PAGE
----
Macaques in China are the first primates born with genomes engineered by precision gene-targeting methods.
Researchers at Nanjing Medical University and Yunnan Key Laboratory of Primate Biomedical Research in Kunming, China, have created genetically modified monkeys using a new method of DNA engineering known as Crispr. The infant macaques show that targeted genome editing is feasible in primates—a potential boon for scientists studying complex diseases, including neurological ones, and an advance that suggests that the method could one day work in humans. The work was reported in the journal Cell on Thursday.
Scientists have previously used the new genome-editing technique to delete, insert, and modify DNA in human cells and other animal cells grown in petri dishes. The method has also been used to create gene modifications in whole animals such as mice, rats, and zebrafish. The new study shows for the first time that Crispr can create viable primates with genomes modified at specific targeted genes.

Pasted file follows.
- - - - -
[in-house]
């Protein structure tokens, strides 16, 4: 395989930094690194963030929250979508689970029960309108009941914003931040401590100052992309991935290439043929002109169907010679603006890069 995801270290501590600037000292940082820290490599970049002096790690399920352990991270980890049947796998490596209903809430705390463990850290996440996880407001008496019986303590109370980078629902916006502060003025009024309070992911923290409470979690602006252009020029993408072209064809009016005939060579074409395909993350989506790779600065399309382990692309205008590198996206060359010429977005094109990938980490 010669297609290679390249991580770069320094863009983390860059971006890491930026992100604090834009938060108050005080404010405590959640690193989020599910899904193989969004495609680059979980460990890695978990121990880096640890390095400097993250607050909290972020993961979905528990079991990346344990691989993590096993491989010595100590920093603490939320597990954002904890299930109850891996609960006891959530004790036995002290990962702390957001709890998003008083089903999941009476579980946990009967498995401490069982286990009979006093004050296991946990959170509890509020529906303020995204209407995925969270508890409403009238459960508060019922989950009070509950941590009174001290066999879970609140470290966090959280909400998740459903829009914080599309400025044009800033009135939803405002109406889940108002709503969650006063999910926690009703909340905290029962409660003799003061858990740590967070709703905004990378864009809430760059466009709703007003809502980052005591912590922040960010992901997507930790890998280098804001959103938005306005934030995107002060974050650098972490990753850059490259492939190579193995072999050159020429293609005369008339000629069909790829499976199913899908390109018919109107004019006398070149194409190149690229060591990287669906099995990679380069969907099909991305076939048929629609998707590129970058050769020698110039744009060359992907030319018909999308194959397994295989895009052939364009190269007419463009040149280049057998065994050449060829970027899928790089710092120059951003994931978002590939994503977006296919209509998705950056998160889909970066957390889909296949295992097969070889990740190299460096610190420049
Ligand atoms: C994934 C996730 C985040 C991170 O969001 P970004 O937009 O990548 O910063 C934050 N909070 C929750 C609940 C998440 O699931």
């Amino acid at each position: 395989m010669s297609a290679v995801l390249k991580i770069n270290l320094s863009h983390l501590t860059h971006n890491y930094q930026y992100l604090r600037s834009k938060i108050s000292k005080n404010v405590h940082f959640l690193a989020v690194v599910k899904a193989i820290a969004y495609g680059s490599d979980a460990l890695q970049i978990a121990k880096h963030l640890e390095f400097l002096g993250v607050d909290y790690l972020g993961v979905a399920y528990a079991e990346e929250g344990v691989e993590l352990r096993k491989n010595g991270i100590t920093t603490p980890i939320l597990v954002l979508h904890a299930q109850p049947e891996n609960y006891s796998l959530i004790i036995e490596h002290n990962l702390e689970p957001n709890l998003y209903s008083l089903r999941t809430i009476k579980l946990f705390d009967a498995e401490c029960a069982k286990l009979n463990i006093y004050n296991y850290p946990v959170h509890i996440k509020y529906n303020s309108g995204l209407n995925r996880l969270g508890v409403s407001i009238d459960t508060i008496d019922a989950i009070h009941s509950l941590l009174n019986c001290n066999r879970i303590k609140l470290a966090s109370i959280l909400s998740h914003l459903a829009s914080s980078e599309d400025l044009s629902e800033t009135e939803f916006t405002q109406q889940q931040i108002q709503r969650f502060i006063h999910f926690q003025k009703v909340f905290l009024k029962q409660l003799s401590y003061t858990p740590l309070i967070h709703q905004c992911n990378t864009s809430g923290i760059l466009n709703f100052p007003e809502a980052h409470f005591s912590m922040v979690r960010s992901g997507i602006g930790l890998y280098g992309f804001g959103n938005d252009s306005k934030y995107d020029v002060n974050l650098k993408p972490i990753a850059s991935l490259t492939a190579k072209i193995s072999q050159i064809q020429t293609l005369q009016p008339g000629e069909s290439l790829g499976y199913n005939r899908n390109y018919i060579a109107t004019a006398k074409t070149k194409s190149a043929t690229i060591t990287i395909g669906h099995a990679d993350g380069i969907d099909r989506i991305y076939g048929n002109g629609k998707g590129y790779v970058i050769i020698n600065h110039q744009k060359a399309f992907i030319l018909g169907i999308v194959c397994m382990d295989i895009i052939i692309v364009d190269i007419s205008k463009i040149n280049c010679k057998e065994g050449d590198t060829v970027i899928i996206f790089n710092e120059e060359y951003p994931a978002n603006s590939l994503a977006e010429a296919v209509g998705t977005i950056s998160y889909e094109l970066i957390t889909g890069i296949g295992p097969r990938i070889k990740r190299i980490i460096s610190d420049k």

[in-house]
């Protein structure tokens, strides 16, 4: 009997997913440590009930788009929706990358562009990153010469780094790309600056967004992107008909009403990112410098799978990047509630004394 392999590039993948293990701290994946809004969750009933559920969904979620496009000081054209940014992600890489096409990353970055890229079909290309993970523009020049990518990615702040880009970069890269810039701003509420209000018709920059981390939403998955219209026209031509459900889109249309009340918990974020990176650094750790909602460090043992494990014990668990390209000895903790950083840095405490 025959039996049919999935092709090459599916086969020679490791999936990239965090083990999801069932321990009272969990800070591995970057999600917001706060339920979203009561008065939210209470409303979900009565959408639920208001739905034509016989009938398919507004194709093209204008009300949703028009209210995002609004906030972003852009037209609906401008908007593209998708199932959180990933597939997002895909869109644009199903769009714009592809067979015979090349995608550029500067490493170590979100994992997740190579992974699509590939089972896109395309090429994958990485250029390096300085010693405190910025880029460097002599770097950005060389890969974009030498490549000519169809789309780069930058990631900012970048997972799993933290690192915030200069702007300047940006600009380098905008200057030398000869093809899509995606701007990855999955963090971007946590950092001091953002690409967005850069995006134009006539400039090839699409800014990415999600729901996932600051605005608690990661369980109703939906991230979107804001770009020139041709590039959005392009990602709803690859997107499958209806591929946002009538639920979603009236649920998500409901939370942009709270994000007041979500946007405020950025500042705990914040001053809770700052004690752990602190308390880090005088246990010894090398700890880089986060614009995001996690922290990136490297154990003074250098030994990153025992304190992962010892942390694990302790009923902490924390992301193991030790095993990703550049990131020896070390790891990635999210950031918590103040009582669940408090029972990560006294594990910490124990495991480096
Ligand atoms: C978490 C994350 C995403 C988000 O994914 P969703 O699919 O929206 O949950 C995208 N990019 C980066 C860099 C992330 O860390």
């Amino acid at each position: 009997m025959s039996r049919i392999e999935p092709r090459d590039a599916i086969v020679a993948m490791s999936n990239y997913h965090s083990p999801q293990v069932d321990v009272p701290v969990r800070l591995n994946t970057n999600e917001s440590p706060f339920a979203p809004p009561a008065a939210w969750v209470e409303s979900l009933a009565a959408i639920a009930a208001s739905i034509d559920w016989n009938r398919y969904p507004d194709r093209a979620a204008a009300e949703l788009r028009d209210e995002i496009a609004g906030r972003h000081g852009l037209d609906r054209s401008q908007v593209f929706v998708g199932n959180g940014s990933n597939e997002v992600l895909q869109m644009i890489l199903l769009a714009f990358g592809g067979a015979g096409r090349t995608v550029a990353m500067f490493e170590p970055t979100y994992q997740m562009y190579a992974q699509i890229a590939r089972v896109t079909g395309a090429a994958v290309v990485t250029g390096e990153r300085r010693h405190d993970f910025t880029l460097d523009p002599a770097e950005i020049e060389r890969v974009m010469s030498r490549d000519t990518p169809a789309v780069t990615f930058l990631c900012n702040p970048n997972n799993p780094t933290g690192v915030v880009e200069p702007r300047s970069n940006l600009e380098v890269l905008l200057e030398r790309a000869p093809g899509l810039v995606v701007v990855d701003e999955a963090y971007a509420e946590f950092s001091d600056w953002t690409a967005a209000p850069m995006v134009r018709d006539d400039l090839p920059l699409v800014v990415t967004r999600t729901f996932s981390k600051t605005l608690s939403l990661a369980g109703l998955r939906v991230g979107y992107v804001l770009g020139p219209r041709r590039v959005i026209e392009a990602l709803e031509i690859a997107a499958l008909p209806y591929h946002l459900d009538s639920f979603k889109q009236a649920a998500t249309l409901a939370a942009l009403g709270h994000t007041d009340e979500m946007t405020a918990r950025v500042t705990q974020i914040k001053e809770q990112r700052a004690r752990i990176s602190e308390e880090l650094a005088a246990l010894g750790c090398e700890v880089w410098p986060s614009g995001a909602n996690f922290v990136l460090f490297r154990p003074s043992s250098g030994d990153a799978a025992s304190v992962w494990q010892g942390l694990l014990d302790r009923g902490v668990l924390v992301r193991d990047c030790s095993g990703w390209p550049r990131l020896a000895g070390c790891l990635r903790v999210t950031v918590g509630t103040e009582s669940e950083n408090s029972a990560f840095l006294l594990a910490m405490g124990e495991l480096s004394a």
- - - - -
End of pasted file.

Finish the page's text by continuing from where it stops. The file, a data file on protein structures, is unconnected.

The Chinese researchers injected single-cell macaque embryos with RNAs to guide the genome-editing process. The team modified three genes in the monkeys: one that regulates metabolism, another that regulates immune cell development and a third that regulates stem cells and sex determination, says study coauthor Wezhi Ji, a researcher at the Yunnan Key Laboratory of Primate Biomedical Research. The researchers found that the genome-editing tools created multiple changes in their target genes at different stages of embryonic development. The infant monkeys are too young for the team to yet determine if the genetic changes have an effect on physiology or behavior, says Ji. But, he adds, “data from this species should be very useful for curing human disease and improving human health.”
Researchers have previously created a handful of transgenic monkeys, such as a rhesus macaque that produces the disease-causing version of the Huntington’s gene. Researchers at Emory University in Atlanta created this avatar of human disease by injecting a virus into macaque eggs. The virus delivered a disease-version of the human Huntington’s gene into a random location in the monkey’s genome.